Written 20th January 2015
When I was somewhere between child and teenager, back before we had the word ‘tween’, she stared at me for a very long time and said,
“It’s a pity about your nose. You would be fine otherwise.”
For nearly 20 years, I subsisted by looking at myself in only bits and pieces in the mirror. I could never look at myself whole. There was always something to avoid.
I used to think that online dating was the land of the desperate. And then I decided to try out online dating, and it turned out to be the land of the practical. Also, of the convenient, especially if all the men you know are either married or related to you.
‘Putting yourself out there’ vis a vis online dating doesn’t get much easier than writing about all the parts of you that you want others to see — look at THIS, and THIS, and THIS — and then waiting for someone to find you.
When they click the Interest button (or whatever button works on your portal of choice), they expect someone who matches the words you’ve used to paint yourself. Clicking a button — easy. What happens after that is the clincher. The dealmaker. The coin in the faulty automated machine that tosses out drinks at random.
Only after I press the Interest button too can they can see my profile picture. It’s a close-up of me with a smile — one of the few photos of myself that I can look at squarely in the face without wincing.
Only one guy has ever written to me after seeing my photo. Online dating makes everything easy, including pretending you can’t see rejection a mile away.
He calls himself my wingman. It feels more like he’s my life coach.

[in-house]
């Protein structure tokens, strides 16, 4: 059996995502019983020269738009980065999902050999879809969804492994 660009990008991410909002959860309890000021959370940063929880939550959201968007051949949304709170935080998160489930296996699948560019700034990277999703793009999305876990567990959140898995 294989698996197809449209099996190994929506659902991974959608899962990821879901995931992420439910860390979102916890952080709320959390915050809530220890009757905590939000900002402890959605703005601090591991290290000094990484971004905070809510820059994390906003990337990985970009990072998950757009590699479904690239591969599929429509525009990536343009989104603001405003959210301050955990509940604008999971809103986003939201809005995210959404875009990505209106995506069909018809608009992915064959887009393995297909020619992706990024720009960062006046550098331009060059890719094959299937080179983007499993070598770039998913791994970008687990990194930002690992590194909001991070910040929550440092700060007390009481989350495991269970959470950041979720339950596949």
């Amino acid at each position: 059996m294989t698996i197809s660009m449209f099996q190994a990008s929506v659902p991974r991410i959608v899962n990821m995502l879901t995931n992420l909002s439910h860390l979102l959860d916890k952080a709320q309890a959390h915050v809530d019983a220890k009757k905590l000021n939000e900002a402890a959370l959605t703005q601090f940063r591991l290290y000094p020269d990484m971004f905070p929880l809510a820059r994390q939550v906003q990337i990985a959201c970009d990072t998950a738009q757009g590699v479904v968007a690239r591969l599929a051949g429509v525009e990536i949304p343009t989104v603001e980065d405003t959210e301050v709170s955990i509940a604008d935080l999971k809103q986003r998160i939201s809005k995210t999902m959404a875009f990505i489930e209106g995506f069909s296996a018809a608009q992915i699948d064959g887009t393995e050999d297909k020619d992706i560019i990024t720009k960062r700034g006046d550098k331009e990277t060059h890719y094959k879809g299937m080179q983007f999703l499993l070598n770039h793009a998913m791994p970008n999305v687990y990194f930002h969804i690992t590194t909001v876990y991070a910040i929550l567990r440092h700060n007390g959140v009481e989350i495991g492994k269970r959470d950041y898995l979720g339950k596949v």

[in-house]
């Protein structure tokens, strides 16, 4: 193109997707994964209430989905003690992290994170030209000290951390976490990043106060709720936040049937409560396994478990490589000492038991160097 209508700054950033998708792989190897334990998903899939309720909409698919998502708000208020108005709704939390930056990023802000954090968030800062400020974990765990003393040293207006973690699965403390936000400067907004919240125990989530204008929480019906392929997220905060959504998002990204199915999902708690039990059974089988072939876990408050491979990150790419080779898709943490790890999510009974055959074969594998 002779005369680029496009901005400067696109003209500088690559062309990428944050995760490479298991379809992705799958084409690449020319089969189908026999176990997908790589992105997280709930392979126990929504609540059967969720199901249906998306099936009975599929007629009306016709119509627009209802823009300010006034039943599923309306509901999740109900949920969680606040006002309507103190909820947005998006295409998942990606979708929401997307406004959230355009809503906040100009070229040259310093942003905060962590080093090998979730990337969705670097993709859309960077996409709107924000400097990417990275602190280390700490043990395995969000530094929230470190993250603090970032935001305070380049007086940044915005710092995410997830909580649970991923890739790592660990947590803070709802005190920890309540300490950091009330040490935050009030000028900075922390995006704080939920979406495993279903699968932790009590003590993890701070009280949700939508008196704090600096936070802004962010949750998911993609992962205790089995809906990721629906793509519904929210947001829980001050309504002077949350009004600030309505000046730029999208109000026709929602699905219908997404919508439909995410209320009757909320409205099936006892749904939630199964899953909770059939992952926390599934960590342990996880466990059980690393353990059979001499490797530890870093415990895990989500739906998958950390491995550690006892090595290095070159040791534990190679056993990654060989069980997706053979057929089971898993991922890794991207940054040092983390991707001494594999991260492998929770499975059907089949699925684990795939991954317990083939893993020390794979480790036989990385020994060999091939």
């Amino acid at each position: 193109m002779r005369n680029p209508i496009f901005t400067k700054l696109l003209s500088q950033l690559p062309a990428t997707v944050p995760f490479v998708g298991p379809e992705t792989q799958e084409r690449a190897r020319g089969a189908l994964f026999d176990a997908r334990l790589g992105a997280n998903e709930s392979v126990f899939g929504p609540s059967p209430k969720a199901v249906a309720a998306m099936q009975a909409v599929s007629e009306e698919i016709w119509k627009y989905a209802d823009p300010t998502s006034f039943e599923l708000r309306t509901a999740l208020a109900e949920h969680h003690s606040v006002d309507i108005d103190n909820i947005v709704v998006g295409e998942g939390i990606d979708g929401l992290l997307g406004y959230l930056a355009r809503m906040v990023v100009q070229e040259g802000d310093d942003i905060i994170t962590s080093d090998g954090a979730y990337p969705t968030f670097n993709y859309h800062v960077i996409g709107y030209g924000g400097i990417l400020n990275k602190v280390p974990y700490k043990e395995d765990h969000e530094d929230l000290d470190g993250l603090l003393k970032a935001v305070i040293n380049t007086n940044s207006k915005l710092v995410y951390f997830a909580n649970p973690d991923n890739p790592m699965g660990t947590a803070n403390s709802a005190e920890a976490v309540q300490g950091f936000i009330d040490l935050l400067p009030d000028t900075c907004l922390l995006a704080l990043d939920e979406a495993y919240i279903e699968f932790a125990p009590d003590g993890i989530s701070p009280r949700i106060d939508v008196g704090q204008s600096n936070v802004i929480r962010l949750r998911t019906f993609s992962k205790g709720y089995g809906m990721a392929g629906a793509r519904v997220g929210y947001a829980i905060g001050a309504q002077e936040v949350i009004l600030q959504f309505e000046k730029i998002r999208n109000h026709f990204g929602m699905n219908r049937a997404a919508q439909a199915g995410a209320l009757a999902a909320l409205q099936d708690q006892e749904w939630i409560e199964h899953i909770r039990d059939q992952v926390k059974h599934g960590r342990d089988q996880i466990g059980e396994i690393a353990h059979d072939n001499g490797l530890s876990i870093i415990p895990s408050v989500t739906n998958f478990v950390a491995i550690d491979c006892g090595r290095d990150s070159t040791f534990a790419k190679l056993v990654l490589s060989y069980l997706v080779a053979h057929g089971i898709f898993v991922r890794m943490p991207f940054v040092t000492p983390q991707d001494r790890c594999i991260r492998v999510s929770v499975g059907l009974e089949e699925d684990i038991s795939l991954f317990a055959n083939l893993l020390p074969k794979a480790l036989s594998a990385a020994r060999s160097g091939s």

Younger than me, working at his own pace through life, usually kind, very smart, terribly wise. I want for him everything good in the world.
He wants me to stop fretting about things I can’t control.
Don’t settle, he reminds me. You deserve better. If he isn’t a feminist, if his politics is problematic, you don’t need him in your life.
It’s easier said than done. I look around me and find nothing at all that fits. If I don’t settle, then I’ll be alone. And right now, where I am, it’s fine to be alone. Yet I know that at some point, I will want all the things society has told me I should want. I will want someone who’s mine. I want my person.
He sends me a link to a cover. ‘I know you’re tired of lovin’ with nobody to love.’
I try to hate the song, but I find that I can’t. I’m too tired.
We’re walking through a tunnel, and it’s dark.
There’s a light just ahead of us, white fluorescent dot on the dry walls, and we move forward. I don’t know where we’re headed. There are a few people ahead of us, going in the same direction and just as poorly knowledgeable as we are.
He reaches out his hand and grabs mine. It feels dry and not too warm. It’s not a perfect fit, but it feels just right.
I hold on tighter.
Then I turn to him and see his face. It wasn’t a face I expected to see.
“Look, we shouldn’t,” I begin to say for more than one reason, and start to pull my hand away. He stays firm and doesn’t let go.
He gestures with his head to the endless path before us. He shakes his head, tugs my hand towards the light. I am convinced, even as I shiver.
I wake up not remembering his face. My hand remembers his fingers, two days, 16 hours on. How sure, how wanted.